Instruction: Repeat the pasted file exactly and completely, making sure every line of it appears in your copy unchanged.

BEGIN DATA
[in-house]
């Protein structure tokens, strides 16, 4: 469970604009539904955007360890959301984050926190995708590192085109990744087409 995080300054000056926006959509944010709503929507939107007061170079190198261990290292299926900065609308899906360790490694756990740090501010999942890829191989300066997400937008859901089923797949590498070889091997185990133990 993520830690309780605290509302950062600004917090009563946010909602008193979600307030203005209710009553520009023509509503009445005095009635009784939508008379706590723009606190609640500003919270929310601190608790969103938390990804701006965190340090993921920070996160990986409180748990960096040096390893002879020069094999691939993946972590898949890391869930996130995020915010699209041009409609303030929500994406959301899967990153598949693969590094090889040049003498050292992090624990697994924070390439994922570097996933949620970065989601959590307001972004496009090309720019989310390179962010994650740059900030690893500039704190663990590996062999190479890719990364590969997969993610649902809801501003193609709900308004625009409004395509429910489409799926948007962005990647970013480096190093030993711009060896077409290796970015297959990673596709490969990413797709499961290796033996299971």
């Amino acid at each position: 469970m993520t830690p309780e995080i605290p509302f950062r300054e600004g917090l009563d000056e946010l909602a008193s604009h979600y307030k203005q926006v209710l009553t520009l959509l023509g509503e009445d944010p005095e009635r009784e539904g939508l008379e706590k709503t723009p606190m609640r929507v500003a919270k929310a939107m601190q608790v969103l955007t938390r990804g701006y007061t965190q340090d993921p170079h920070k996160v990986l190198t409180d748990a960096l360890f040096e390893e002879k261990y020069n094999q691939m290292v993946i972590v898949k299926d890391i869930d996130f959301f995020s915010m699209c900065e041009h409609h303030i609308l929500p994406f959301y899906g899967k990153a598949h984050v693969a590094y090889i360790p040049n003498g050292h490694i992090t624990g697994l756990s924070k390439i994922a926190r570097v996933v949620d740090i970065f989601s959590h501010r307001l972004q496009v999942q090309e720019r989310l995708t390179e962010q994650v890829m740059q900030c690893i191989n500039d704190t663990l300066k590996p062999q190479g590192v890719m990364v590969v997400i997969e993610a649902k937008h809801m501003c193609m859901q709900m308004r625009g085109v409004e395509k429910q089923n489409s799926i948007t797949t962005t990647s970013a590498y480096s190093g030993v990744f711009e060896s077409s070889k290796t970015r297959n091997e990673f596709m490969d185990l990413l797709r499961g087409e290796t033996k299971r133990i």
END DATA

[in-house]
């Protein structure tokens, strides 16, 4: 469970604009539904955007360890959301984050926190995708590192085109990744087409 995080300054000056926006959509944010709503929507939107007061170079190198261990290292299926900065609308899906360790490694756990740090501010999942890829191989300066997400937008859901089923797949590498070889091997185990133990 993520830690309780605290509302950062600004917090009563946010909602008193979600307030203005209710009553520009023509509503009445005095009635009784939508008379706590723009606190609640500003919270929310601190608790969103938390990804701006965190340090993921920070996160990986409180748990960096040096390893002879020069094999691939993946972590898949890391869930996130995020915010699209041009409609303030929500994406959301899967990153598949693969590094090889040049003498050292992090624990697994924070390439994922570097996933949620970065989601959590307001972004496009090309720019989310390179962010994650740059900030690893500039704190663990590996062999190479890719990364590969997969993610649902809801501003193609709900308004625009409004395509429910489409799926948007962005990647970013480096190093030993711009060896077409290796970015297959990673596709490969990413797709499961290796033996299971």
């Amino acid at each position: 469970m993520t830690p309780e995080i605290p509302f950062r300054e600004g917090l009563d000056e946010l909602a008193s604009h979600y307030k203005q926006v209710l009553t520009l959509l023509g509503e009445d944010p005095e009635r009784e539904g939508l008379e706590k709503t723009p606190m609640r929507v500003a919270k929310a939107m601190q608790v969103l955007t938390r990804g701006y007061t965190q340090d993921p170079h920070k996160v990986l190198t409180d748990a960096l360890f040096e390893e002879k261990y020069n094999q691939m290292v993946i972590v898949k299926d890391i869930d996130f959301f995020s915010m699209c900065e041009h409609h303030i609308l929500p994406f959301y899906g899967k990153a598949h984050v693969a590094y090889i360790p040049n003498g050292h490694i992090t624990g697994l756990s924070k390439i994922a926190r570097v996933v949620d740090i970065f989601s959590h501010r307001l972004q496009v999942q090309e720019r989310l995708t390179e962010q994650v890829m740059q900030c690893i191989n500039d704190t663990l300066k590996p062999q190479g590192v890719m990364v590969v997400i997969e993610a649902k937008h809801m501003c193609m859901q709900m308004r625009g085109v409004e395509k429910q089923n489409s799926i948007t797949t962005t990647s970013a590498y480096s190093g030993v990744f711009e060896s077409s070889k290796t970015r297959n091997e990673f596709m490969d185990l990413l797709r499961g087409e290796t033996k299971r133990i």